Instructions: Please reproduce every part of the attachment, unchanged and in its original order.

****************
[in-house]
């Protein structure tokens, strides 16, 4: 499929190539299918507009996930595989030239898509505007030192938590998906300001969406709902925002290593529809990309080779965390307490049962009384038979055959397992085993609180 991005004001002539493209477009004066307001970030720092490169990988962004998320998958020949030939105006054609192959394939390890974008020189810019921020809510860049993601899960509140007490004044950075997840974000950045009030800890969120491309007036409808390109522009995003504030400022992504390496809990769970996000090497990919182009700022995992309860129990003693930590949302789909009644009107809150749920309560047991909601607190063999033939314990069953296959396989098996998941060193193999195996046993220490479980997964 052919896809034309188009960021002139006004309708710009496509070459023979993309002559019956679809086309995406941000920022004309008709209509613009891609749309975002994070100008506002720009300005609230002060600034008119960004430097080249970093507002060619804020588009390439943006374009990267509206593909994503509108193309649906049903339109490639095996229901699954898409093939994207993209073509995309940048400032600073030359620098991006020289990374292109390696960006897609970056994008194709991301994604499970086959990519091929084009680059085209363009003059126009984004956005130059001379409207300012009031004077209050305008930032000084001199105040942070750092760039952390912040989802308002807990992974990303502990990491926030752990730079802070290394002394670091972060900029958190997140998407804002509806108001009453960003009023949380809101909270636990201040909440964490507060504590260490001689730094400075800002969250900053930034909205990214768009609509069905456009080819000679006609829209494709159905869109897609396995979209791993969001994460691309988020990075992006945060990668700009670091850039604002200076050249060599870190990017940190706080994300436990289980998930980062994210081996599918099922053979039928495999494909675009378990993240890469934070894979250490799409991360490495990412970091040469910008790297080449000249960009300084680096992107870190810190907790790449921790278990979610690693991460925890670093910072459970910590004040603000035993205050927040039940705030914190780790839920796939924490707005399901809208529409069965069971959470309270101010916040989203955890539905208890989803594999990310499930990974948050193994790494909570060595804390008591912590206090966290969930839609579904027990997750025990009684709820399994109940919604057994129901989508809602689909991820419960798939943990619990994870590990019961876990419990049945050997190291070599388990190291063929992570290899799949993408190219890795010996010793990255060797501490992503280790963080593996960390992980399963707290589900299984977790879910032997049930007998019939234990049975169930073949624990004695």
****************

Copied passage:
[in-house]
């Protein structure tokens, strides 16, 4: 499929190539299918507009996930595989030239898509505007030192938590998906300001969406709902925002290593529809990309080779965390307490049962009384038979055959397992085993609180 991005004001002539493209477009004066307001970030720092490169990988962004998320998958020949030939105006054609192959394939390890974008020189810019921020809510860049993601899960509140007490004044950075997840974000950045009030800890969120491309007036409808390109522009995003504030400022992504390496809990769970996000090497990919182009700022995992309860129990003693930590949302789909009644009107809150749920309560047991909601607190063999033939314990069953296959396989098996998941060193193999195996046993220490479980997964 052919896809034309188009960021002139006004309708710009496509070459023979993309002559019956679809086309995406941000920022004309008709209509613009891609749309975002994070100008506002720009300005609230002060600034008119960004430097080249970093507002060619804020588009390439943006374009990267509206593909994503509108193309649906049903339109490639095996229901699954898409093939994207993209073509995309940048400032600073030359620098991006020289990374292109390696960006897609970056994008194709991301994604499970086959990519091929084009680059085209363009003059126009984004956005130059001379409207300012009031004077209050305008930032000084001199105040942070750092760039952390912040989802308002807990992974990303502990990491926030752990730079802070290394002394670091972060900029958190997140998407804002509806108001009453960003009023949380809101909270636990201040909440964490507060504590260490001689730094400075800002969250900053930034909205990214768009609509069905456009080819000679006609829209494709159905869109897609396995979209791993969001994460691309988020990075992006945060990668700009670091850039604002200076050249060599870190990017940190706080994300436990289980998930980062994210081996599918099922053979039928495999494909675009378990993240890469934070894979250490799409991360490495990412970091040469910008790297080449000249960009300084680096992107870190810190907790790449921790278990979610690693991460925890670093910072459970910590004040603000035993205050927040039940705030914190780790839920796939924490707005399901809208529409069965069971959470309270101010916040989203955890539905208890989803594999990310499930990974948050193994790494909570060595804390008591912590206090966290969930839609579904027990997750025990009684709820399994109940919604057994129901989508809602689909991820419960798939943990619990994870590990019961876990419990049945050997190291070599388990190291063929992570290899799949993408190219890795010996010793990255060797501490992503280790963080593996960390992980399963707290589900299984977790879910032997049930007998019939234990049975169930073949624990004695």